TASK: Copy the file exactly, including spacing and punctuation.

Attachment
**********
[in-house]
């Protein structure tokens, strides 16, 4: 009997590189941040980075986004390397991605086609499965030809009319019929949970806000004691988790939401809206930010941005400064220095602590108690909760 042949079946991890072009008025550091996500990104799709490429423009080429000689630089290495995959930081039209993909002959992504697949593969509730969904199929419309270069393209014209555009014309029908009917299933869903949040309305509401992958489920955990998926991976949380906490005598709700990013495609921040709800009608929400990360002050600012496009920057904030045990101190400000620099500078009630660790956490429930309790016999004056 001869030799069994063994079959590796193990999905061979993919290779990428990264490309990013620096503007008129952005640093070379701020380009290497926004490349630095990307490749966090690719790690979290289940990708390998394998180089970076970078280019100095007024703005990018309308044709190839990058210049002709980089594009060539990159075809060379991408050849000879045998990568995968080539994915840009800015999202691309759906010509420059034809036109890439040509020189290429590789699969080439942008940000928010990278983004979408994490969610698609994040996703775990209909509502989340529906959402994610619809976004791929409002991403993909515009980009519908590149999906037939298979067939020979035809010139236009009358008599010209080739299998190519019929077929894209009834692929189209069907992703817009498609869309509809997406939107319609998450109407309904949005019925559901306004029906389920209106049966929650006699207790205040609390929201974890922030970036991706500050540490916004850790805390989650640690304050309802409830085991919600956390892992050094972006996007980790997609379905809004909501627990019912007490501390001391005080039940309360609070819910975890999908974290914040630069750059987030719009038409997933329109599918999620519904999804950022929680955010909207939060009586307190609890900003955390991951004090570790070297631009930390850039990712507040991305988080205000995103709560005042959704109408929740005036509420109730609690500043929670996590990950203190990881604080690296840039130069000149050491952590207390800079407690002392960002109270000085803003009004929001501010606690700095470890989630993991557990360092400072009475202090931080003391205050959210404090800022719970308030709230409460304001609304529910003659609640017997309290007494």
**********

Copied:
[in-house]
């Protein structure tokens, strides 16, 4: 009997590189941040980075986004390397991605086609499965030809009319019929949970806000004691988790939401809206930010941005400064220095602590108690909760 042949079946991890072009008025550091996500990104799709490429423009080429000689630089290495995959930081039209993909002959992504697949593969509730969904199929419309270069393209014209555009014309029908009917299933869903949040309305509401992958489920955990998926991976949380906490005598709700990013495609921040709800009608929400990360002050600012496009920057904030045990101190400000620099500078009630660790956490429930309790016999004056 001869030799069994063994079959590796193990999905061979993919290779990428990264490309990013620096503007008129952005640093070379701020380009290497926004490349630095990307490749966090690719790690979290289940990708390998394998180089970076970078280019100095007024703005990018309308044709190839990058210049002709980089594009060539990159075809060379991408050849000879045998990568995968080539994915840009800015999202691309759906010509420059034809036109890439040509020189290429590789699969080439942008940000928010990278983004979408994490969610698609994040996703775990209909509502989340529906959402994610619809976004791929409002991403993909515009980009519908590149999906037939298979067939020979035809010139236009009358008599010209080739299998190519019929077929894209009834692929189209069907992703817009498609869309509809997406939107319609998450109407309904949005019925559901306004029906389920209106049966929650006699207790205040609390929201974890922030970036991706500050540490916004850790805390989650640690304050309802409830085991919600956390892992050094972006996007980790997609379905809004909501627990019912007490501390001391005080039940309360609070819910975890999908974290914040630069750059987030719009038409997933329109599918999620519904999804950022929680955010909207939060009586307190609890900003955390991951004090570790070297631009930390850039990712507040991305988080205000995103709560005042959704109408929740005036509420109730609690500043929670996590990950203190990881604080690296840039130069000149050491952590207390800079407690002392960002109270000085803003009004929001501010606690700095470890989630993991557990360092400072009475202090931080003391205050959210404090800022719970308030709230409460304001609304529910003659609640017997309290007494």